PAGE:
The implementation of routine whole-genome sequencing (WGS) promises to transform our ability to monitor the emergence and spread of bacterial pathogens. Here we combined WGS data from 308 invasive Staphylococcus aureus isolates corresponding to a pan-European population snapshot, with epidemiological and resistance data. Geospatial visualization of the data is made possible by a generic software tool designed for public health purposes that is available at the project URL (http://www.microreact ...[more]
Project description:Abstract Staphylococcus aureus of sequence type 398 has emerged in Europe, North America and Asia and has typically been associated with livestock and their human contacts. We analysed two PVL-negative t034-ST398 isolates from humans in contact with pigs, and two t034-ST398 PVL-positive isolates from two unrelated adopted Chinese children using multi-strain microarrays to determine the genomic variability. The ST398 isolates clearly belong to the same lineage when compared to other clonal lineages. However, the four isolates cluster into two distinct groups corresponding to differences in epidemiology based on mobile genetic elements and resistance patterns, suggesting the two groups are epidemiologically distinct. Data is also available from http://bugs.sgul.ac.uk/E-BUGS-84
Project description:ZIKV strains belong to three phylogenetic lineages: East African, West African, and Asian/American. RNA virus genomes exist as populations of genetically-related sequences whose heterogeneity may impact viral fitness, evolution, and virulence. The genetic diversity of representative ZIKVs (N=7) from each lineage was examined using next generation sequencing (NGS) paired with downstream Shannon entropy calculation and single nucleotide variant (SNV) analysis. This comprehensive analysis of ZIKV genetic diversity provides insight into the genetic diversity of ZKIV and repository of SNV positions across lineages.
Project description:With the advent of advanced sequencing technology, studies of RNA viruses have shown that genetic diversity contribute to both attenuation and virulence. The differences in genetic diversity of wild-type Asibi virus and 17D-204 vaccine provides an unique opportunity to investigate RNA population theory in the context of a well described live attenuated vaccine. Utilizing infectious clone-derived viruses containing some of the amino acid substitutions that differentiate yellow fever wild-type Asibi strain from 17D vaccine and recovered in a controlled experiment, establishes that the genetic diversity differences that exist between wild-type Asibi and 17D-204 vaccine viruses are not influenced by either different passage history or source of samples, but rather resulted from the attenuation of wild-type Asibi virus to yield the 17D vaccine sub-strains.
Project description:Understanding how DNA sequence variation is translated into variation for complex phenotypes has remained elusive, but is essential for predicting adaptive evolution, selecting agriculturally important animals and crops, and personalized medicine. Here, we quantified genome-wide genetic variation in gene expression in the sequenced inbred lines of the Drosophila melanogaster Genetic Reference Panel. We found that a substantial fraction of the Drosophila transcriptome is genetically variable and organized into modules of genetically correlated transcripts, which provide functional context for newly identified novel transcribed regions. We identified regulatory variants for the mean and variance of gene expression, both of which showed oligogenic genetic architecture. Expression quantitative trait loci the mean, but not the variance, of gene expression were concentrated near genes. This comprehensive characterization of transcriptomic diversity and its genetic basis in the DGRP is critically important for a systems understanding of quantitative trait variation.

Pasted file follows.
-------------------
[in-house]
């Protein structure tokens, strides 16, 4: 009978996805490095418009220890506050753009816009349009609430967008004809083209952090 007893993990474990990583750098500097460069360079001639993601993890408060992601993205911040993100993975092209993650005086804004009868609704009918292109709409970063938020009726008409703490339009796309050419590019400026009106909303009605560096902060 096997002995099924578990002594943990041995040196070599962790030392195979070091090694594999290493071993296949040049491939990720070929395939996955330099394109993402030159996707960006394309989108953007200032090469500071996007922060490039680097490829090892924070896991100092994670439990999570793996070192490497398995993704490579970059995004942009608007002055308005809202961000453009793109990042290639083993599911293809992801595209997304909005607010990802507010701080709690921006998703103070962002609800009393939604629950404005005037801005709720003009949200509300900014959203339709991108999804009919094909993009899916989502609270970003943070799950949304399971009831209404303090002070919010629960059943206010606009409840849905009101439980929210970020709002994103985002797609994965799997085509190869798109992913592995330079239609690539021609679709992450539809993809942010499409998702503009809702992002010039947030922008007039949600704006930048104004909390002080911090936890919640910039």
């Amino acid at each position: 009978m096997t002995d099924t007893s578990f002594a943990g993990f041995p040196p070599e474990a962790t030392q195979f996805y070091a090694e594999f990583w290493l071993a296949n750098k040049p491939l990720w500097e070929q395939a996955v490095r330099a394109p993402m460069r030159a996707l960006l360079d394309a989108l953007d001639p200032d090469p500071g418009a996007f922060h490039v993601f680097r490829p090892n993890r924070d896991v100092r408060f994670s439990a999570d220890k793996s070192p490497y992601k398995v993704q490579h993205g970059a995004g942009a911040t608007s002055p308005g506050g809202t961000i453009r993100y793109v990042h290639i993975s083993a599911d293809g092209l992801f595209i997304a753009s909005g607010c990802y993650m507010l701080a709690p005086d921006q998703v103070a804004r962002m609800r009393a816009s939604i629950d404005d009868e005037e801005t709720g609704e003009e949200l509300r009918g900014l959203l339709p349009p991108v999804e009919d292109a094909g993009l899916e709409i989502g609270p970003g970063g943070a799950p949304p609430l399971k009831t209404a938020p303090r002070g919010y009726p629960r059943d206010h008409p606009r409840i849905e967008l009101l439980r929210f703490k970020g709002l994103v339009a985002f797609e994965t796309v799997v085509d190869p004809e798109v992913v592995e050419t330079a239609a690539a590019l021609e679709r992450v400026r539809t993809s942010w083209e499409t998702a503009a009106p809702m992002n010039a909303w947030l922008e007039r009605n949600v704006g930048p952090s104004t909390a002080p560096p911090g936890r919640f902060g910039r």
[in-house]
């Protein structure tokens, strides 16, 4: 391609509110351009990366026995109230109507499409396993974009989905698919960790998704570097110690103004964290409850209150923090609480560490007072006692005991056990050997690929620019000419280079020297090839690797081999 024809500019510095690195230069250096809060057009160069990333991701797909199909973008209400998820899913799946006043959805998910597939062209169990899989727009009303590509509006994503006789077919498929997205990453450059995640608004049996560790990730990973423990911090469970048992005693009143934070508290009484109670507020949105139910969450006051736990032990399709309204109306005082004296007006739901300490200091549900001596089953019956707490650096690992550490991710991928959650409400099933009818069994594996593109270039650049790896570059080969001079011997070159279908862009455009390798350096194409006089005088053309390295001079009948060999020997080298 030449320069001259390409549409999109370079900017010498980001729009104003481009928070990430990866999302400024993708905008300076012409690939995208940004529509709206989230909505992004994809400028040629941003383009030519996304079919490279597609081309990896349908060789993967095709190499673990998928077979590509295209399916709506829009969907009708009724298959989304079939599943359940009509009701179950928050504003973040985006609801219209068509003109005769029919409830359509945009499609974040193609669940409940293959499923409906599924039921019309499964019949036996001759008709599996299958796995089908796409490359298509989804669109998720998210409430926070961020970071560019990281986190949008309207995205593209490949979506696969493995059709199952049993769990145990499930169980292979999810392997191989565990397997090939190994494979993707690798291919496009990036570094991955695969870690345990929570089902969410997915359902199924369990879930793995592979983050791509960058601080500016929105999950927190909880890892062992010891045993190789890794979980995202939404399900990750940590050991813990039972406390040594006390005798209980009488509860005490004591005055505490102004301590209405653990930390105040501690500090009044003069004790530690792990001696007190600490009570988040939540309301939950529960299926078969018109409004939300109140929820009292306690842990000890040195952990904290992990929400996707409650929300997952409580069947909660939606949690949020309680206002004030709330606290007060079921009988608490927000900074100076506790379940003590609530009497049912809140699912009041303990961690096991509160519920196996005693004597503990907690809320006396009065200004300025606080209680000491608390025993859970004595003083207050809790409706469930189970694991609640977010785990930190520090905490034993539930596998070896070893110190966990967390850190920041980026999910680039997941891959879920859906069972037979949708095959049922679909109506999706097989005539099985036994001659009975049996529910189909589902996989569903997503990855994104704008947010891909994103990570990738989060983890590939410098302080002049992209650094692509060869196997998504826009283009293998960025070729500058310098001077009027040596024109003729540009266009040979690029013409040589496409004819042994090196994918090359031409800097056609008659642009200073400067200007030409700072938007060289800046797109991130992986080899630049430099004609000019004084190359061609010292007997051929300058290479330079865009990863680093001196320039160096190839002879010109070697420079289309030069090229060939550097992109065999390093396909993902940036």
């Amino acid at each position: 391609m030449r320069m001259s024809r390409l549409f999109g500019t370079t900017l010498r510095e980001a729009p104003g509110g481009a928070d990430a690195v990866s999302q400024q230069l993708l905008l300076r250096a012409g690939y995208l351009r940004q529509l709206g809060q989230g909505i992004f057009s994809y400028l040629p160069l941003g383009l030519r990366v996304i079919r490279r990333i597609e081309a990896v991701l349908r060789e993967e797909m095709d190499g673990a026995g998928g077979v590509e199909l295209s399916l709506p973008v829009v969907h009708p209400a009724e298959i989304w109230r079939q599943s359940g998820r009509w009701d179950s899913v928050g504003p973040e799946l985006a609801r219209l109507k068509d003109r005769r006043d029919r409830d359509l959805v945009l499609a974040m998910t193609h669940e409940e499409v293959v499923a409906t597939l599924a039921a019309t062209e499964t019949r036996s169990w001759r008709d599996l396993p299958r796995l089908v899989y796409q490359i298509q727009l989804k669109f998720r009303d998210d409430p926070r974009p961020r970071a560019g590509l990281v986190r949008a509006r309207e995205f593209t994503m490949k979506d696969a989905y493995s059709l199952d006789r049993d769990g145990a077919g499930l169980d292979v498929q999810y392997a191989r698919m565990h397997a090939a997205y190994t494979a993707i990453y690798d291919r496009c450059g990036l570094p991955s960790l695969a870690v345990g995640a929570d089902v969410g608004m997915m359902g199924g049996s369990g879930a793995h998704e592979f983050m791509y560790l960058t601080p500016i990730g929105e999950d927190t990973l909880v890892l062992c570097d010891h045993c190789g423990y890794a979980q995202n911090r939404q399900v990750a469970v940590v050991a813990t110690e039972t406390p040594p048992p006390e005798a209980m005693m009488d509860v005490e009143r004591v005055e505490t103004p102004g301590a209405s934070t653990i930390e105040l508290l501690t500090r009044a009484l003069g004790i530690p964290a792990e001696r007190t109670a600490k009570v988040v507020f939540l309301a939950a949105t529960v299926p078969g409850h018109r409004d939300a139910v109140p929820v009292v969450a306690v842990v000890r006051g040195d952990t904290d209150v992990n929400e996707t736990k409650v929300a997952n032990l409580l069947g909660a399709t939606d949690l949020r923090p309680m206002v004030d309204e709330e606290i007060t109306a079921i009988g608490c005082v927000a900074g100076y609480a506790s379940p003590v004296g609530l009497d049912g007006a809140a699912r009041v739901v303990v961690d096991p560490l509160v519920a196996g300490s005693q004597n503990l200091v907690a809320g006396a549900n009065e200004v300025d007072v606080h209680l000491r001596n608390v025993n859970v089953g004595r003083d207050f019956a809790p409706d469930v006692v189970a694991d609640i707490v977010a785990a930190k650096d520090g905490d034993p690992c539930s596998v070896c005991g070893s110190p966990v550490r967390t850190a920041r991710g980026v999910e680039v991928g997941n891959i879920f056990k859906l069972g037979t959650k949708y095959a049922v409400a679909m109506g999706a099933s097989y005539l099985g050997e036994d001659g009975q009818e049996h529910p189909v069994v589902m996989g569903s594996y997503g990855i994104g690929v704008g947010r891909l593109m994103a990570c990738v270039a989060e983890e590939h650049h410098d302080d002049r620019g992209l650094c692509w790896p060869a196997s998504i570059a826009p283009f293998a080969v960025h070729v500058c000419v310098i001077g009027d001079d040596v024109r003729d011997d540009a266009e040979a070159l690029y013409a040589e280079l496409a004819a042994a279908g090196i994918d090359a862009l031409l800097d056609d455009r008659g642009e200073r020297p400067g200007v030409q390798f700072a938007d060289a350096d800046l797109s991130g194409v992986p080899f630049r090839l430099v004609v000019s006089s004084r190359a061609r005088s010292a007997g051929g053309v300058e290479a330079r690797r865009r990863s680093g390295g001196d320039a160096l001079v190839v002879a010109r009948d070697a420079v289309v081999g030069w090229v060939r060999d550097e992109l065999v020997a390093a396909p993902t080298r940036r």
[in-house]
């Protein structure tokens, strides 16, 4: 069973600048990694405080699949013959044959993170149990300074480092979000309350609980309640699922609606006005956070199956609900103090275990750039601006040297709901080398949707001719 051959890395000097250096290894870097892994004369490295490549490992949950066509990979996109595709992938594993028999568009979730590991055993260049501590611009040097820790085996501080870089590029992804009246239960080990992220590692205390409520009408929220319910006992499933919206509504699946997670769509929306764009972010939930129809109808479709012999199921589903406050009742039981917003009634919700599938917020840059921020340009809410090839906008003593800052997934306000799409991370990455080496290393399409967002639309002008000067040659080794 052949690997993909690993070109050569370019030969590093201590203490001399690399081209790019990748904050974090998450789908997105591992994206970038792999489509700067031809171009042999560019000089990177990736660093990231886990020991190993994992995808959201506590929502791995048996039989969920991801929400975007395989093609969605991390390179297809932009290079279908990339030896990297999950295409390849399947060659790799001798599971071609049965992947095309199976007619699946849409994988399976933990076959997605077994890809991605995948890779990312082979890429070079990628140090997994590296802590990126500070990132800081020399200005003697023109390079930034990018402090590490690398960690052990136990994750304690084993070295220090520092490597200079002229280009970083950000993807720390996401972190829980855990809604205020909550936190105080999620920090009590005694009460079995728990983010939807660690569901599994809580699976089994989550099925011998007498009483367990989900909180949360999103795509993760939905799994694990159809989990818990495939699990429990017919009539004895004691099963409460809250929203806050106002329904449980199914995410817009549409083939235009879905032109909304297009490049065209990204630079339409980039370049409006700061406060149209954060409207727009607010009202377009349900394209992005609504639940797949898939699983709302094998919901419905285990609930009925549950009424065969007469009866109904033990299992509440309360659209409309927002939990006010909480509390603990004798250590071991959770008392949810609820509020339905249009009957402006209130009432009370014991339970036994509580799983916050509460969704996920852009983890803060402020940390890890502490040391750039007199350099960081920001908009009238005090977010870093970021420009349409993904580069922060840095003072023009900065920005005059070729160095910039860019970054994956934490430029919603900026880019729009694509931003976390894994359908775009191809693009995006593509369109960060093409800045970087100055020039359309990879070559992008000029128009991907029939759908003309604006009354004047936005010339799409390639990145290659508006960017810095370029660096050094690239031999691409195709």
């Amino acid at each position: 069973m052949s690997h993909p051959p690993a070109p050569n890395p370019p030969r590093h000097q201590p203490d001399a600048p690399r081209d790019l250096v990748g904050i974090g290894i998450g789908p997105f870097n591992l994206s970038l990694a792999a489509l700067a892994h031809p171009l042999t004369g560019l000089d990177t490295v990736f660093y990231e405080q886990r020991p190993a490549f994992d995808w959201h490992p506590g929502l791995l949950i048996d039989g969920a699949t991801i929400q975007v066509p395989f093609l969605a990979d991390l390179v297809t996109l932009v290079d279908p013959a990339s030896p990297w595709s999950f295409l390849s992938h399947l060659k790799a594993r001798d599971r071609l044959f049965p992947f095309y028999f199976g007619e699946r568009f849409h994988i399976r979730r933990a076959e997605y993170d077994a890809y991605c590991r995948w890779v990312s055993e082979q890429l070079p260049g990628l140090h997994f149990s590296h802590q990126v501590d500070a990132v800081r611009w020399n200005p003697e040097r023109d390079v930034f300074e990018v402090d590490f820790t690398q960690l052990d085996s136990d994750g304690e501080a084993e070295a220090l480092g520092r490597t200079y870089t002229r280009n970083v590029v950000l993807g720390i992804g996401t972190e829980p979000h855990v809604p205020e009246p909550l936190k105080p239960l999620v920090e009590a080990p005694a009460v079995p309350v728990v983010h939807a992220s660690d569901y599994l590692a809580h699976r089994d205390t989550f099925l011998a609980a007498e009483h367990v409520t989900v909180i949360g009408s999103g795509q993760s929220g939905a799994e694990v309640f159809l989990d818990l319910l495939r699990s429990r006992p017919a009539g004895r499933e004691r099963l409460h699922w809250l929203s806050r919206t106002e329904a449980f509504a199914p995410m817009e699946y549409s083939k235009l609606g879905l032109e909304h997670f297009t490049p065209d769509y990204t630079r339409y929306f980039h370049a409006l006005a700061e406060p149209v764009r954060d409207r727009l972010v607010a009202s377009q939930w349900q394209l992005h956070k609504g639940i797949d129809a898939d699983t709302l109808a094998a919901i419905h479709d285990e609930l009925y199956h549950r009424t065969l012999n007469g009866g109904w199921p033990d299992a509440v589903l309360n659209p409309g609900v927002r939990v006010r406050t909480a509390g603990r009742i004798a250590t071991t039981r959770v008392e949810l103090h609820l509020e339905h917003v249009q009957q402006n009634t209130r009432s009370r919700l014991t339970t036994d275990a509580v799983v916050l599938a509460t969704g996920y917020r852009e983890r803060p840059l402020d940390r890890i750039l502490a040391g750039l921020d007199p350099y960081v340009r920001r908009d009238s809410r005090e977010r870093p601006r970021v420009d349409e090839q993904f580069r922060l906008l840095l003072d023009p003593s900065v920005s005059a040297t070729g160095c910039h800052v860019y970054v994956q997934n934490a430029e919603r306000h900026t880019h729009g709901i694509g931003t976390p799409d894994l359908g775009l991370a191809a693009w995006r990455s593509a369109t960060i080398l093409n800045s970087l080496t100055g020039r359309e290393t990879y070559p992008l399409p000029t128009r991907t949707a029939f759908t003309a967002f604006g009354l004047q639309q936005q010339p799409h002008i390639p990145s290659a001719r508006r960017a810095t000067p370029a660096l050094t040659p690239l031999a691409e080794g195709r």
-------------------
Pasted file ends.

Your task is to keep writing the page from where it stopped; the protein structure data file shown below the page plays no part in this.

Project description:Little is known about the extent of genetic variability among Entamoeba strains and potential genotypic associations with virulence. Variable phenotypes have been identified for Entamoeba strains. E. histolytica is invasive and causes colitis and liver abscesses, but only in 10% of infected individuals; 90% of subjects remain asymptomatically colonized. E. dispar, a closely related species, appears to be incapable of causing invasive disease. In order to determine the extent of genetic diversity among Entamoeba strains we have developed an E. histolytica genomic DNA microarray and used it to genotype strains of E. dispar and E. histolytica. Based on the identification of divergent genetic loci, all six strains (four EH and two ED) had unique genetic fingerprints. Genomic regions with unusually high levels of divergence were identified indicating that structural or evolutionary pressures are molding selective regions of the Entamoeba genome. Comparison of divergent genetic regions allowed us to readily distinguish between EH and ED, identify novel genetic regions that may be used for strain and species typing, and identity a number of novel potential virulence determinants. Among these are Androgen Inducible Gene1, a CXXC receptor kinase, a peroxiredoxin 1-related gene, a Ras family member gene, a Rab geranylgeranyltransferase, and a gene with a UPF0034 domain. Among the four EH strains, an avirulent strain EH (Rahman) was the most divergent and phylogenetically distinct raising the intriguing possibility that genetic subtypes of E. histolytica may be at least partially responsible for the observed variability in clinical outcomes. Our approach shows the utility of a microarray-based genotyping assay to identify genetic variability between Entamoeba isolates and can readily be applied to the study of clinical isolates. A genotyping experiment design type classifies an individual or group of individuals on the basis of alleles, haplotypes, SNP's. User Defined